T O D A Y O N M Y S T I C A L M O N D A Y
A look on how plant based collagen differs from animal based collagen.
And, how to increase collagen naturally.
What exactly is collagen?
Within your body are connective tissues. Connective tissues are exactly what their name implies – tissues that connect things. Fascia tissue, dermis (the bottom layer of your skin), muscles, tendons, cartilage and the tissue surrounding your hair and nails are all prime examples of connective tissue.
Collagen is the main protein of all connective tissue. It is insoluble, meaning it’s not broken down by water, and fibrous in shape like strands of thread. The human body has so much collagen that it accounts for roughly one-third of a healthy human’s body!
In fact, it makes up 70% of the protein in our skin.
Fortunately, the human body is well-designed and makes its own collagen when consistently given the nutrients it needs to do so.
Collagen, like all proteins, is made up of building blocks called amino acids, which are properly structured with the help of vitamin C. Many also theorize that the proper consumption of good fat also assists in the assimilation of collagen.
Another interesting possibility that i’ve theorized for sometime is the mucilagenousness of certain edible herbs that also happen to assist in the production of collagen. I've often called it the Holy Mucus of plants, as it's a small category of herbs that contain an essential group of polysaccharides that assist in collagen production as well as wound healing. Herbs that are found under the category of “demulcents” often share the characteristic of being wound-healers, as well as containing similar flavonoids, alkaloids and mucilaginous chemistry. “This chemical stimulates cell proliferation and thus supports wound healing, both internally and externally.” (David Hoffman) For example both horsetail and comfrey are impressive wound-healing herbs, because they contain a good deal of demulcent mucilage.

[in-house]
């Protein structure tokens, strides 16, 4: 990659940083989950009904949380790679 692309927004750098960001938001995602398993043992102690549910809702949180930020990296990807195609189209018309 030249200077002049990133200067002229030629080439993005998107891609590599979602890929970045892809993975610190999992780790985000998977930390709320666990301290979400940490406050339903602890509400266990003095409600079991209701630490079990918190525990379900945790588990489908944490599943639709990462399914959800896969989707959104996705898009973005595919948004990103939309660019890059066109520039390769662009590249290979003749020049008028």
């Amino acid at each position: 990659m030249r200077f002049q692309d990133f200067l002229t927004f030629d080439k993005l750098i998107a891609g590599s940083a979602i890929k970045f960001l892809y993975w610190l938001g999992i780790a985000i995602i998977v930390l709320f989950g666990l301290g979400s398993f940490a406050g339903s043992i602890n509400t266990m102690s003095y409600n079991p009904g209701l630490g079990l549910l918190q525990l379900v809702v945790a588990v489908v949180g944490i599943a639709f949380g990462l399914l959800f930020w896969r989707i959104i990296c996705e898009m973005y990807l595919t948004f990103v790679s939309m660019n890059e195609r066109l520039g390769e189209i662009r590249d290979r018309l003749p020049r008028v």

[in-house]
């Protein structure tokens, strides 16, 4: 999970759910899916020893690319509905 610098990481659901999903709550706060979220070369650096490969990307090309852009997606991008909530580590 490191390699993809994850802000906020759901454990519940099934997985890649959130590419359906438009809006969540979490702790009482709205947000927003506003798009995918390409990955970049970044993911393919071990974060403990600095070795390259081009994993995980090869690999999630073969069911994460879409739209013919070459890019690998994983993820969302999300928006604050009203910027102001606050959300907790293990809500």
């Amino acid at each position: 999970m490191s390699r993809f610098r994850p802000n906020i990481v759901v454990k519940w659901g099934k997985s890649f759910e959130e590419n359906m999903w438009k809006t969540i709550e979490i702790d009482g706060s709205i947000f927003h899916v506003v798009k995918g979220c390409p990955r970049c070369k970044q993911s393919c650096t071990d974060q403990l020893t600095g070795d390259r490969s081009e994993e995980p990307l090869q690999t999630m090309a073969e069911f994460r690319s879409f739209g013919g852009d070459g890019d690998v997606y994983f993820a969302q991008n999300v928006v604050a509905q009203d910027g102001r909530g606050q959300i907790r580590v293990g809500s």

You don't necessarily need animal based collagen to have an effective supply of collagen. In fact, you could boost your collagen supply with simply the right foods and lifestyle. Nature has provided us quite a large amount of plant based sources of foods and herbs that help boost our own collagen receptors. Huge components to healthy collagen production are: good sleep, exercise, and good dietary choices like healthy fats and proteins, help regulate your own collagen production (and intake!)
The main difference is that plant based collagen helps boost the body's collagen receptors -- especially as we age and we underproduce it -- with its intricate alkaloidal and nutrient composition. Animal collagen is a processed protein that has specific amino acid compositions with a high concentration of glycine, hydroxyproline and proline. These hydroxyproline peptides stimulate cells in the skin, joints and bones, and lead to collagen synthesis through cell activation and growth.